Consumer-driven health care, however, has been around for about a half-dozen years (tax-free Health Savings Accounts were created in 2003 and had precursors in HRAs). The premise of these plans was to put consumers in the driver's seat. But if it took teams of researchers with lots of letters behind their names 13 months, plus lots of stakeholders and lots of meetings to get this level of detail, what was a consumer to do during the interim?

And even now that some tools are beginning to be available, I would argue that it's hardly enough.

Government sites assume you have some knowledge about what is supposed to happen the moment you get to the hospital. (unless you've already had a heart attack and you know what the drill is.) Another site gives most hospitals the "Gold Seal of Approval" including those that CalHospitalCompare said were "below average.'' All this could be confusing and a huge turnoff to consumers embarking on their first consumer-directed health shopping.

The efforts that have been made are extremely important for health shoppers. The more information consumers can get, the better. And I assume this is just version 1 of many comparison sites to come.

But at this point, it's still a little premature for policy makers to really rely on the consumer-driven approach to provide the savings and change people's care-seeking habits, based on a scattering of spare websites.

That's putting the cart WAAAAYY before the horse.

posted by Hanh Kim Quach | Permalink | 2:03 PM


Which Part D plans get a "D"?

The Assembly Health Committee, chaired by Assemblyman Mervyn Dymally, meets today. The big news item will be the debate on trans-fats in restaurants.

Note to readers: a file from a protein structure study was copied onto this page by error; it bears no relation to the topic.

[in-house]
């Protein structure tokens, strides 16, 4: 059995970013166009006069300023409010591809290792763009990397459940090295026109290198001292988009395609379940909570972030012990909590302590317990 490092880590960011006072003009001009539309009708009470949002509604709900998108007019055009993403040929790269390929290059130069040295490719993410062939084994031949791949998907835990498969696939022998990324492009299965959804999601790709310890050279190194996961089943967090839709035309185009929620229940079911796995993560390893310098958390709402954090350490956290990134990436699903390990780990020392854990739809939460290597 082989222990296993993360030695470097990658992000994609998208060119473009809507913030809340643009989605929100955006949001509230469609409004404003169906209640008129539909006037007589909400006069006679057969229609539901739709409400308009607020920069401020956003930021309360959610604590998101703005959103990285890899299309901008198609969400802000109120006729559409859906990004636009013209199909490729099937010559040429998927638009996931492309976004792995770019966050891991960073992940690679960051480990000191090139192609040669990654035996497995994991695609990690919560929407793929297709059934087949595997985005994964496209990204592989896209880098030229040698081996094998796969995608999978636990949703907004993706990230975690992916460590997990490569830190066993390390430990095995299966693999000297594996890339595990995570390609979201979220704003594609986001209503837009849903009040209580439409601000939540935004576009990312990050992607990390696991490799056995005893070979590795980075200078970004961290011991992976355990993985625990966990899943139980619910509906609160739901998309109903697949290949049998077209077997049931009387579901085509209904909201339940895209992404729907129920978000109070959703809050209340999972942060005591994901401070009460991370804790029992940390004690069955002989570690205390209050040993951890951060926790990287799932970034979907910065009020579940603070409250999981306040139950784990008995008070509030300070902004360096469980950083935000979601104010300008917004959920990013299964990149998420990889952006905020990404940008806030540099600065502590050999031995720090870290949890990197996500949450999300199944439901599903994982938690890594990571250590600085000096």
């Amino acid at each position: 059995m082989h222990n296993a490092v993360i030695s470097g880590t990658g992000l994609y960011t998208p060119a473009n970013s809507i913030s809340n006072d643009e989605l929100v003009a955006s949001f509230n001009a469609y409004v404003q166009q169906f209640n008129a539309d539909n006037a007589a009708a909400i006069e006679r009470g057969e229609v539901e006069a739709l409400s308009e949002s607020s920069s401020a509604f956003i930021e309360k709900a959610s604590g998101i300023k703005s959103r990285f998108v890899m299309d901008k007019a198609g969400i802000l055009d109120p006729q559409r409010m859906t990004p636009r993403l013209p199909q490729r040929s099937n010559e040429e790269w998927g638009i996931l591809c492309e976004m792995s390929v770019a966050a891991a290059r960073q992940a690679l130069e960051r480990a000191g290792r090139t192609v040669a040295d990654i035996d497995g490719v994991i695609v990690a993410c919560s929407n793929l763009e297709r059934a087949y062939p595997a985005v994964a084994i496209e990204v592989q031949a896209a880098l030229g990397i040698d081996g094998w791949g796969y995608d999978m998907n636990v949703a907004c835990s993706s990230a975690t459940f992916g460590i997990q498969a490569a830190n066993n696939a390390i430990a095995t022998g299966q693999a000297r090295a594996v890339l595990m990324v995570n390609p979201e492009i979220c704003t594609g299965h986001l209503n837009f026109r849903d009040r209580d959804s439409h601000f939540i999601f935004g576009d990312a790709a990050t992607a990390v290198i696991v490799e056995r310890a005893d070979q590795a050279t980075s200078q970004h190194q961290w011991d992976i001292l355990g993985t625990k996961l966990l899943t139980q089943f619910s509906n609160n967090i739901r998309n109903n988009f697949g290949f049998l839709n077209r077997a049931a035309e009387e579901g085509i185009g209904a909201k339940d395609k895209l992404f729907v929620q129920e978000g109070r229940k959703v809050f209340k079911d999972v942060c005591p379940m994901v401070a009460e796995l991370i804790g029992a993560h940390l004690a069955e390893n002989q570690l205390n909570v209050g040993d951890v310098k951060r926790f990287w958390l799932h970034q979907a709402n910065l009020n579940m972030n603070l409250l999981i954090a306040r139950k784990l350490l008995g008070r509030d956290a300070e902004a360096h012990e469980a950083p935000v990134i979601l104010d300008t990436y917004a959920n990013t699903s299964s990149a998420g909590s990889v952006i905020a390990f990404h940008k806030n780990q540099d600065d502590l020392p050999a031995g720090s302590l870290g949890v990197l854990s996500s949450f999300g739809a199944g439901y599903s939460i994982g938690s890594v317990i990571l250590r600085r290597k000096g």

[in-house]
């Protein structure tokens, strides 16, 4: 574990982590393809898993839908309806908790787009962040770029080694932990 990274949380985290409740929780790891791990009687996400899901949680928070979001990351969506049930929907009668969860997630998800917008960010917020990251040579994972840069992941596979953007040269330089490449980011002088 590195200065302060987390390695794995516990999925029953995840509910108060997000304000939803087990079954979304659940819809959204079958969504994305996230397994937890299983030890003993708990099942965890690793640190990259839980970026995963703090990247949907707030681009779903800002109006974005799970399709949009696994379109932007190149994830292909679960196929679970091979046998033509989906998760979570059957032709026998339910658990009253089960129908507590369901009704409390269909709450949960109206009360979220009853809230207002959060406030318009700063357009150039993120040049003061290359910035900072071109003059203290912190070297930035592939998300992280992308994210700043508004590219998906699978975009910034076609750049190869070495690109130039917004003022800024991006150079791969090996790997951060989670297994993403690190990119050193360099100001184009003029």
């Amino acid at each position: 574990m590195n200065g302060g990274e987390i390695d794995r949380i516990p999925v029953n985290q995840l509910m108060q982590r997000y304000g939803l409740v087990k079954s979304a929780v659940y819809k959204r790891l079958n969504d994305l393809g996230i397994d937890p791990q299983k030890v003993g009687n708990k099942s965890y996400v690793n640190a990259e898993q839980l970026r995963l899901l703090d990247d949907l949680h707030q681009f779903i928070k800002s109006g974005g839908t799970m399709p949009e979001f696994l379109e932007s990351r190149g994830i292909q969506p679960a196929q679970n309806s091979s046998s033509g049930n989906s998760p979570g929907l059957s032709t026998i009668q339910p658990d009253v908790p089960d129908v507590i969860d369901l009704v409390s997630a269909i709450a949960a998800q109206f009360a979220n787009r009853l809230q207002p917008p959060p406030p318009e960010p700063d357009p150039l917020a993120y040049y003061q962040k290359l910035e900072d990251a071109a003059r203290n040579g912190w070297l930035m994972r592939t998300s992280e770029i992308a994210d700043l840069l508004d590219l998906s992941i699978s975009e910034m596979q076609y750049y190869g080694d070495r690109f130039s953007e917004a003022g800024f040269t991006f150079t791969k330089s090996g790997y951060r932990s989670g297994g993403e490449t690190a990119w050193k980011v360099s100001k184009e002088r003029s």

There's a couple of bills that Health Access California will be supporting, including an expansion of Medi-Cal of seniors and people with disabilities. I would like to spotlight another bill, AB51 (Dymally), about Medicare Part D.

It's a simple bill, to have California create a report card for the new private Medicare Part D prescription drug plans. Right now, there's very little oversight over these plans. A Health Access report last year found that some of these plans are not being watched at even the state or federal level.

The problem is that seniors have little ability to compare plans, yet they are forced to choose on a yearly basis. The state has a model for a solution: the HMO report card, which reports on a variety of factors. The bill proposes expanding that report to include Part D plans.

Governor Schwarzenegger vetoed a similar bill last year authored by Assemblywoman Chan, and sponsored by Health Access California. We hope to figure something out this year, working with groups like Congress of California Seniors, California Pan-Ethnic Health Network, and Senior Action Network.

posted by Anthony Wright | Permalink | 10:51 AM


The (ideological) war at home...

Monday, March 05, 2007
You would imagine that the scandalous conditions at Walter Reed would be an indictment of incompetence, of misplaced prioirities, of past and proposed budget cuts, of the Army management, or of the current political leadership.